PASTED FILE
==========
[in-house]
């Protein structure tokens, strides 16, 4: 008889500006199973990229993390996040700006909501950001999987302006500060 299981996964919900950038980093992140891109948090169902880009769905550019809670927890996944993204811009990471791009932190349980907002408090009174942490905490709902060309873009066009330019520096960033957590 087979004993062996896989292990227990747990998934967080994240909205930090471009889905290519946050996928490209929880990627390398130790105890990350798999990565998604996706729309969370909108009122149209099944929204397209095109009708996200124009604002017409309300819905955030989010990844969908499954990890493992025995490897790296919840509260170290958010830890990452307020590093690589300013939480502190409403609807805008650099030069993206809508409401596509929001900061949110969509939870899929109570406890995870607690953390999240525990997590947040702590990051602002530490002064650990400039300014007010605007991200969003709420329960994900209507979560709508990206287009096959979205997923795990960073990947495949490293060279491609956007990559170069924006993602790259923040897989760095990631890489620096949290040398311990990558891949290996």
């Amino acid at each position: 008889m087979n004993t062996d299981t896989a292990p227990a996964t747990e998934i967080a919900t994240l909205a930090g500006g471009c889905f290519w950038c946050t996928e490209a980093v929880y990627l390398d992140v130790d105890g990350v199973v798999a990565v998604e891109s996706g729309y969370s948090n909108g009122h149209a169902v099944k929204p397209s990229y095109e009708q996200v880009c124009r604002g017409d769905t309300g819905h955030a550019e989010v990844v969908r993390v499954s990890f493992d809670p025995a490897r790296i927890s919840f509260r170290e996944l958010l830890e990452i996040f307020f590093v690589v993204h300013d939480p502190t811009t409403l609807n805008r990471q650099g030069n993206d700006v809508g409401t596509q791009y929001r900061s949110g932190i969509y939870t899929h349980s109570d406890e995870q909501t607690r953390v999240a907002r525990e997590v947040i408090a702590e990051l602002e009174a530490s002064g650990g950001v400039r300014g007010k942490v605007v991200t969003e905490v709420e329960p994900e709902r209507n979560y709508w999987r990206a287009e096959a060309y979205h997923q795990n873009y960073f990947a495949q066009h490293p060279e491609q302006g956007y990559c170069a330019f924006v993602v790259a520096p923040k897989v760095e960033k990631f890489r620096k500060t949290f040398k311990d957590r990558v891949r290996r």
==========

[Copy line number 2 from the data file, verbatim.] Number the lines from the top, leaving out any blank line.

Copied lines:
């Protein structure tokens, strides 16, 4: 008889500006199973990229993390996040700006909501950001999987302006500060 299981996964919900950038980093992140891109948090169902880009769905550019809670927890996944993204811009990471791009932190349980907002408090009174942490905490709902060309873009066009330019520096960033957590 087979004993062996896989292990227990747990998934967080994240909205930090471009889905290519946050996928490209929880990627390398130790105890990350798999990565998604996706729309969370909108009122149209099944929204397209095109009708996200124009604002017409309300819905955030989010990844969908499954990890493992025995490897790296919840509260170290958010830890990452307020590093690589300013939480502190409403609807805008650099030069993206809508409401596509929001900061949110969509939870899929109570406890995870607690953390999240525990997590947040702590990051602002530490002064650990400039300014007010605007991200969003709420329960994900209507979560709508990206287009096959979205997923795990960073990947495949490293060279491609956007990559170069924006993602790259923040897989760095990631890489620096949290040398311990990558891949290996």